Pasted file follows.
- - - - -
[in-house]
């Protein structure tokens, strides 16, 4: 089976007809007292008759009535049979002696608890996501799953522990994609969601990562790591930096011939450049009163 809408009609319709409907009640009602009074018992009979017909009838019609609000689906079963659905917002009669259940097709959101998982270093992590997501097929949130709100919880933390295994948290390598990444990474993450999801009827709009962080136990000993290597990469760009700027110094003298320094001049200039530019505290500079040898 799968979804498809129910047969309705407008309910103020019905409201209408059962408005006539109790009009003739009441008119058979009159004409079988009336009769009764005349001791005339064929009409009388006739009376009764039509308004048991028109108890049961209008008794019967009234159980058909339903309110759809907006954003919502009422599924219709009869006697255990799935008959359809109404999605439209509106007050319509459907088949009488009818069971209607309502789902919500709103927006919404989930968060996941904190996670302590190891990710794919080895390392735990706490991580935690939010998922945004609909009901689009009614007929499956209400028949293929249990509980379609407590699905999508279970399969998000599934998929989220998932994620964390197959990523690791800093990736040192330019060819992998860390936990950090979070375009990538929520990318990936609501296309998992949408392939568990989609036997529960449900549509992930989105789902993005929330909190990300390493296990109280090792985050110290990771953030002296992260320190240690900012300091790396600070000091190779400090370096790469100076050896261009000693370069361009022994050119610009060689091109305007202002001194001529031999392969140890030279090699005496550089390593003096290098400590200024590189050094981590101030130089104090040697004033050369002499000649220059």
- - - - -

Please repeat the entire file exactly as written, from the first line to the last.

[in-house]
């Protein structure tokens, strides 16, 4: 089976007809007292008759009535049979002696608890996501799953522990994609969601990562790591930096011939450049009163 809408009609319709409907009640009602009074018992009979017909009838019609609000689906079963659905917002009669259940097709959101998982270093992590997501097929949130709100919880933390295994948290390598990444990474993450999801009827709009962080136990000993290597990469760009700027110094003298320094001049200039530019505290500079040898 799968979804498809129910047969309705407008309910103020019905409201209408059962408005006539109790009009003739009441008119058979009159004409079988009336009769009764005349001791005339064929009409009388006739009376009764039509308004048991028109108890049961209008008794019967009234159980058909339903309110759809907006954003919502009422599924219709009869006697255990799935008959359809109404999605439209509106007050319509459907088949009488009818069971209607309502789902919500709103927006919404989930968060996941904190996670302590190891990710794919080895390392735990706490991580935690939010998922945004609909009901689009009614007929499956209400028949293929249990509980379609407590699905999508279970399969998000599934998929989220998932994620964390197959990523690791800093990736040192330019060819992998860390936990950090979070375009990538929520990318990936609501296309998992949408392939568990989609036997529960449900549509992930989105789902993005929330909190990300390493296990109280090792985050110290990771953030002296992260320190240690900012300091790396600070000091190779400090370096790469100076050896261009000693370069361009022994050119610009060689091109305007202002001194001529031999392969140890030279090699005496550089390593003096290098400590200024590189050094981590101030130089104090040697004033050369002499000649220059």